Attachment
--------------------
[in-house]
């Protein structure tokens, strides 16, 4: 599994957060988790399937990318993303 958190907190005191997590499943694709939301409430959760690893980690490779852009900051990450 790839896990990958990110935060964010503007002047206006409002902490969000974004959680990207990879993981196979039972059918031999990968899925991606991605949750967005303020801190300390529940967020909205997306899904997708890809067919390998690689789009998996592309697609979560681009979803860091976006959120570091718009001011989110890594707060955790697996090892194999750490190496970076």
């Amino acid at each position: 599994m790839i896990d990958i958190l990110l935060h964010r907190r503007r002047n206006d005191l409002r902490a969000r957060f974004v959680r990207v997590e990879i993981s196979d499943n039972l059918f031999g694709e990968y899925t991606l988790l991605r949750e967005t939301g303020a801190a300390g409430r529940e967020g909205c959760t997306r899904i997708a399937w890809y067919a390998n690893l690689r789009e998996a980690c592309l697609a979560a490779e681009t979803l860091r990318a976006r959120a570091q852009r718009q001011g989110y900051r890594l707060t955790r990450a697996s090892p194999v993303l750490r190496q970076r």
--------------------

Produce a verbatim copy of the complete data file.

[in-house]
């Protein structure tokens, strides 16, 4: 599994957060988790399937990318993303 958190907190005191997590499943694709939301409430959760690893980690490779852009900051990450 790839896990990958990110935060964010503007002047206006409002902490969000974004959680990207990879993981196979039972059918031999990968899925991606991605949750967005303020801190300390529940967020909205997306899904997708890809067919390998690689789009998996592309697609979560681009979803860091976006959120570091718009001011989110890594707060955790697996090892194999750490190496970076």
């Amino acid at each position: 599994m790839i896990d990958i958190l990110l935060h964010r907190r503007r002047n206006d005191l409002r902490a969000r957060f974004v959680r990207v997590e990879i993981s196979d499943n039972l059918f031999g694709e990968y899925t991606l988790l991605r949750e967005t939301g303020a801190a300390g409430r529940e967020g909205c959760t997306r899904i997708a399937w890809y067919a390998n690893l690689r789009e998996a980690c592309l697609a979560a490779e681009t979803l860091r990318a976006r959120a570091q852009r718009q001011g989110y900051r890594l707060t955790r990450a697996s090892p194999v993303l750490r190496q970076r």